Spanish Prime Minister José Luis Rodríguez Zapatero has just unveiled Spain’s latest contribution to fostering global peace and security.

No, his government will not be sending more troops to help rebuild Afghanistan. And no, Spain will not be providing more vaccines to help needy children in Africa. Instead, the Zapatero government is the proud sponsor of a lavish decorative ceiling at the European headquarters of the United Nations in Geneva.

Miquel Barceló, one of the world’s most highly paid abstract artists, was commissioned by Spain to redecorate “Room XX” and its ellipsoidal dome at the Palais des Nations. “The cave is a metaphor for the Agora, the first meeting place of humans, the big African tree under which to sit to talk, and the only possible future: dialogue, human rights,” says Barceló. Using postmodern rhetoric which closely mimics that employed by Zapatero, Barceló describes his new work as “reaching towards the infinite, bringing a multiplicity of points of view.”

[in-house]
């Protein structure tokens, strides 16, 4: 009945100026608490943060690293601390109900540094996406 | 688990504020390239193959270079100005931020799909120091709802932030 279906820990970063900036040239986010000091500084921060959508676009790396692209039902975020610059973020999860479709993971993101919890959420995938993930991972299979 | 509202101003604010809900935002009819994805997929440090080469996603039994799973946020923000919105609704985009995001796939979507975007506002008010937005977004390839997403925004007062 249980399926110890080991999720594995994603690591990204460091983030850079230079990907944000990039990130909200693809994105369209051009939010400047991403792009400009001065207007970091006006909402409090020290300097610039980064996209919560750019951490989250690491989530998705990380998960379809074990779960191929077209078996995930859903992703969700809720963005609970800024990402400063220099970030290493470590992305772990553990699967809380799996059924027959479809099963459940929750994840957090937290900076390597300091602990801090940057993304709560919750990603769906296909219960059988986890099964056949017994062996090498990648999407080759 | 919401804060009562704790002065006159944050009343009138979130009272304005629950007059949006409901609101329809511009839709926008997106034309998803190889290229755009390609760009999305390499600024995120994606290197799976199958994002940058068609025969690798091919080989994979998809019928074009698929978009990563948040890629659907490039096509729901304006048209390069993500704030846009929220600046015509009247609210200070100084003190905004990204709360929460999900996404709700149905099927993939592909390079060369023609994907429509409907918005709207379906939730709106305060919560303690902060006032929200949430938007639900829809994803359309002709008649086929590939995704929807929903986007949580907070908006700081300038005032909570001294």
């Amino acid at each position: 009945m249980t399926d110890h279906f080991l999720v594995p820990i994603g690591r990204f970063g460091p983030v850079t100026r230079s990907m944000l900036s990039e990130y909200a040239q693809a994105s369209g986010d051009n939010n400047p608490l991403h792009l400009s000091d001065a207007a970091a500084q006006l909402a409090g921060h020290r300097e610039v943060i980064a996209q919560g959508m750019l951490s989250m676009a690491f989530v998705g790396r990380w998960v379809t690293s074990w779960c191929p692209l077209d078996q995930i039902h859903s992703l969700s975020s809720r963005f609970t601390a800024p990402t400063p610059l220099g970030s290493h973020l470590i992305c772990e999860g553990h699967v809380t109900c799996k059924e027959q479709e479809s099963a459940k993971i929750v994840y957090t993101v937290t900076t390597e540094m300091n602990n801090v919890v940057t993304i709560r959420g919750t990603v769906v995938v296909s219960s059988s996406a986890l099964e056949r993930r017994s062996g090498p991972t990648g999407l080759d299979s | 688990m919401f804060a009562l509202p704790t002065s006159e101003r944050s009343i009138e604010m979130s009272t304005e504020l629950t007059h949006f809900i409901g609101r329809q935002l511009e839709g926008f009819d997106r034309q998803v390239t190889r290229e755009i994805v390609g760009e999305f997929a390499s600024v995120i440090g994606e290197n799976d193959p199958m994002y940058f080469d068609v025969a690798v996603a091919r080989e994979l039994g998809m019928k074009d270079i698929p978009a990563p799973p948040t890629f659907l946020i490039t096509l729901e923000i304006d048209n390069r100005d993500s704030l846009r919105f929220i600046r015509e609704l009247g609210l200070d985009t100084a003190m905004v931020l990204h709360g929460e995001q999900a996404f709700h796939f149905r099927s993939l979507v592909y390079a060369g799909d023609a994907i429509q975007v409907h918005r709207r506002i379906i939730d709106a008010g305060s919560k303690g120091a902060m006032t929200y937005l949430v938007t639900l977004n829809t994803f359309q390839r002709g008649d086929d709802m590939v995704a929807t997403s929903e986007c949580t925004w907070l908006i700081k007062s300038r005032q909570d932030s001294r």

As Spaniards debate the artistic value of Barceló’s ceiling, however, excitement has turned into anger as Spanish taxpayers learn that they will be the ones footing the bill. The 13-month redecoration project has cost more than 20 million euros, all of which is being paid for by Spain.

In a quintessentially Socialist way of doing damage control, Spain’s foreign-minister-cum-art-critic Miguel Ángel Moratinos refused to debate the cost because “art has no price.”  He said: “Only fools confuse value and price. This project is a new way of doing diplomacy and foreign policy.”



Hey, maybe Obama can commission paintings that will make all the terrorists put down their bombs and sing Kumbaya.  Sheeeesh 


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